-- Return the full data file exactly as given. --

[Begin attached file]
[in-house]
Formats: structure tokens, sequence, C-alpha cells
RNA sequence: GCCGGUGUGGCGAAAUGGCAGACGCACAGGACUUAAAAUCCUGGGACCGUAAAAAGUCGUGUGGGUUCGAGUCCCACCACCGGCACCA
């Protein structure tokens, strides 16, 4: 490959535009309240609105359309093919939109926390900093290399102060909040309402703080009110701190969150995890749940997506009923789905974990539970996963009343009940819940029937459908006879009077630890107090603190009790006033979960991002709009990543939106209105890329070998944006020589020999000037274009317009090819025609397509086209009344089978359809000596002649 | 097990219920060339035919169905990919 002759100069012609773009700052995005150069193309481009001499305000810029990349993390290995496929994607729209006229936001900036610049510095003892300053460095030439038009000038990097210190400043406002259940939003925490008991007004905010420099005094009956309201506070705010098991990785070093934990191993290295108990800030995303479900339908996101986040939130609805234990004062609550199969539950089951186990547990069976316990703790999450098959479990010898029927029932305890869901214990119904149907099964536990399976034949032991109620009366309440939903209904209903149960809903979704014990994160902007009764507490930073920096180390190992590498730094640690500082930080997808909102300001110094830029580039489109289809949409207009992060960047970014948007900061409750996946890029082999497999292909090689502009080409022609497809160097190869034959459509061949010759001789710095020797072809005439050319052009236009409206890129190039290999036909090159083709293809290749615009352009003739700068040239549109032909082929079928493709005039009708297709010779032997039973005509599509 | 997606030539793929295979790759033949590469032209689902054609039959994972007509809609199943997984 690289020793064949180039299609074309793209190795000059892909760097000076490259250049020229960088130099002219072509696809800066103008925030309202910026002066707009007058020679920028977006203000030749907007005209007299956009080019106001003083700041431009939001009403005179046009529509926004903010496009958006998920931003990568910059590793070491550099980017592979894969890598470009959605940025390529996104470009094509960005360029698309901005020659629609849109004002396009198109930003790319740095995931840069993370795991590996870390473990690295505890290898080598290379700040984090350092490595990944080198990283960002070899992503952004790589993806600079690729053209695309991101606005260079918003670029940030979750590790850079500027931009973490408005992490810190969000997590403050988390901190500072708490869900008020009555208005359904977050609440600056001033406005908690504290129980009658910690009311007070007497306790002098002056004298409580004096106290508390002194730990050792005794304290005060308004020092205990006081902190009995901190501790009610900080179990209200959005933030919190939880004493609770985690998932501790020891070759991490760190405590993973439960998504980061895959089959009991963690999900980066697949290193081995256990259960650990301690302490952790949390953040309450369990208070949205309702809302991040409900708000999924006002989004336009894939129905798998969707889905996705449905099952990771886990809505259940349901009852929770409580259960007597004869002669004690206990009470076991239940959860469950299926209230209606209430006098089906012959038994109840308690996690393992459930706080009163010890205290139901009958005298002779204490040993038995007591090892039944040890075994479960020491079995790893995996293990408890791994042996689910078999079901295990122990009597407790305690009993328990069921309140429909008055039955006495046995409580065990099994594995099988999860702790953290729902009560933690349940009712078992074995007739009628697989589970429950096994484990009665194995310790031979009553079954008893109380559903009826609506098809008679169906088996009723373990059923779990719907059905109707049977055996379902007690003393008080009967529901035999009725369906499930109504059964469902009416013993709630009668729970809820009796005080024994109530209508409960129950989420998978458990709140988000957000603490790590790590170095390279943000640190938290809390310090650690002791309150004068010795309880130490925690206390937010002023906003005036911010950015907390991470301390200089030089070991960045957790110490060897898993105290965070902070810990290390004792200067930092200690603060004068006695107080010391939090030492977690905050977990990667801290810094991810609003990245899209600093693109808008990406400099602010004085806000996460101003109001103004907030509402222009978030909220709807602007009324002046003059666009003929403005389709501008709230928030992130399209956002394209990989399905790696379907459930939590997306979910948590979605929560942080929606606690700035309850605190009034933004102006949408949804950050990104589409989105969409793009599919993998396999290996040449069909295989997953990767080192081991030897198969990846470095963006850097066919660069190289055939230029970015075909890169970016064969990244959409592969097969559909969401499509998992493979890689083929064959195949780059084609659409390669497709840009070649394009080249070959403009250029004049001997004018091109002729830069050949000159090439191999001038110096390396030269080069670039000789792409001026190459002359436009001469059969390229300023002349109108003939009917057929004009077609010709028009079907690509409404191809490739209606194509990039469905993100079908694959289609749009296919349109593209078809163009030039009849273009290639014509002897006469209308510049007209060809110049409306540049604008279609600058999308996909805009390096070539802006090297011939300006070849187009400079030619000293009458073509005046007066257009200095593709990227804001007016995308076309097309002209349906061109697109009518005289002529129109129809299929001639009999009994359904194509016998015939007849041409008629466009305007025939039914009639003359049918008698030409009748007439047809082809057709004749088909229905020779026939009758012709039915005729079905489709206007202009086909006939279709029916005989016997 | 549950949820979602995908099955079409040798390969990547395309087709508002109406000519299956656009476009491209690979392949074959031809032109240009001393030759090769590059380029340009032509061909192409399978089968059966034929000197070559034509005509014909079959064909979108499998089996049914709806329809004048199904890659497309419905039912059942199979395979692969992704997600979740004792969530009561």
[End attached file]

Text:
[in-house]
Formats: structure tokens, sequence, C-alpha cells
RNA sequence: GCCGGUGUGGCGAAAUGGCAGACGCACAGGACUUAAAAUCCUGGGACCGUAAAAAGUCGUGUGGGUUCGAGUCCCACCACCGGCACCA
């Protein structure tokens, strides 16, 4: 490959535009309240609105359309093919939109926390900093290399102060909040309402703080009110701190969150995890749940997506009923789905974990539970996963009343009940819940029937459908006879009077630890107090603190009790006033979960991002709009990543939106209105890329070998944006020589020999000037274009317009090819025609397509086209009344089978359809000596002649 | 097990219920060339035919169905990919 002759100069012609773009700052995005150069193309481009001499305000810029990349993390290995496929994607729209006229936001900036610049510095003892300053460095030439038009000038990097210190400043406002259940939003925490008991007004905010420099005094009956309201506070705010098991990785070093934990191993290295108990800030995303479900339908996101986040939130609805234990004062609550199969539950089951186990547990069976316990703790999450098959479990010898029927029932305890869901214990119904149907099964536990399976034949032991109620009366309440939903209904209903149960809903979704014990994160902007009764507490930073920096180390190992590498730094640690500082930080997808909102300001110094830029580039489109289809949409207009992060960047970014948007900061409750996946890029082999497999292909090689502009080409022609497809160097190869034959459509061949010759001789710095020797072809005439050319052009236009409206890129190039290999036909090159083709293809290749615009352009003739700068040239549109032909082929079928493709005039009708297709010779032997039973005509599509 | 997606030539793929295979790759033949590469032209689902054609039959994972007509809609199943997984 690289020793064949180039299609074309793209190795000059892909760097000076490259250049020229960088130099002219072509696809800066103008925030309202910026002066707009007058020679920028977006203000030749907007005209007299956009080019106001003083700041431009939001009403005179046009529509926004903010496009958006998920931003990568910059590793070491550099980017592979894969890598470009959605940025390529996104470009094509960005360029698309901005020659629609849109004002396009198109930003790319740095995931840069993370795991590996870390473990690295505890290898080598290379700040984090350092490595990944080198990283960002070899992503952004790589993806600079690729053209695309991101606005260079918003670029940030979750590790850079500027931009973490408005992490810190969000997590403050988390901190500072708490869900008020009555208005359904977050609440600056001033406005908690504290129980009658910690009311007070007497306790002098002056004298409580004096106290508390002194730990050792005794304290005060308004020092205990006081902190009995901190501790009610900080179990209200959005933030919190939880004493609770985690998932501790020891070759991490760190405590993973439960998504980061895959089959009991963690999900980066697949290193081995256990259960650990301690302490952790949390953040309450369990208070949205309702809302991040409900708000999924006002989004336009894939129905798998969707889905996705449905099952990771886990809505259940349901009852929770409580259960007597004869002669004690206990009470076991239940959860469950299926209230209606209430006098089906012959038994109840308690996690393992459930706080009163010890205290139901009958005298002779204490040993038995007591090892039944040890075994479960020491079995790893995996293990408890791994042996689910078999079901295990122990009597407790305690009993328990069921309140429909008055039955006495046995409580065990099994594995099988999860702790953290729902009560933690349940009712078992074995007739009628697989589970429950096994484990009665194995310790031979009553079954008893109380559903009826609506098809008679169906088996009723373990059923779990719907059905109707049977055996379902007690003393008080009967529901035999009725369906499930109504059964469902009416013993709630009668729970809820009796005080024994109530209508409960129950989420998978458990709140988000957000603490790590790590170095390279943000640190938290809390310090650690002791309150004068010795309880130490925690206390937010002023906003005036911010950015907390991470301390200089030089070991960045957790110490060897898993105290965070902070810990290390004792200067930092200690603060004068006695107080010391939090030492977690905050977990990667801290810094991810609003990245899209600093693109808008990406400099602010004085806000996460101003109001103004907030509402222009978030909220709807602007009324002046003059666009003929403005389709501008709230928030992130399209956002394209990989399905790696379907459930939590997306979910948590979605929560942080929606606690700035309850605190009034933004102006949408949804950050990104589409989105969409793009599919993998396999290996040449069909295989997953990767080192081991030897198969990846470095963006850097066919660069190289055939230029970015075909890169970016064969990244959409592969097969559909969401499509998992493979890689083929064959195949780059084609659409390669497709840009070649394009080249070959403009250029004049001997004018091109002729830069050949000159090439191999001038110096390396030269080069670039000789792409001026190459002359436009001469059969390229300023002349109108003939009917057929004009077609010709028009079907690509409404191809490739209606194509990039469905993100079908694959289609749009296919349109593209078809163009030039009849273009290639014509002897006469209308510049007209060809110049409306540049604008279609600058999308996909805009390096070539802006090297011939300006070849187009400079030619000293009458073509005046007066257009200095593709990227804001007016995308076309097309002209349906061109697109009518005289002529129109129809299929001639009999009994359904194509016998015939007849041409008629466009305007025939039914009639003359049918008698030409009748007439047809082809057709004749088909229905020779026939009758012709039915005729079905489709206007202009086909006939279709029916005989016997 | 549950949820979602995908099955079409040798390969990547395309087709508002109406000519299956656009476009491209690979392949074959031809032109240009001393030759090769590059380029340009032509061909192409399978089968059966034929000197070559034509005509014909079959064909979108499998089996049914709806329809004048199904890659497309419905039912059942199979395979692969992704997600979740004792969530009561």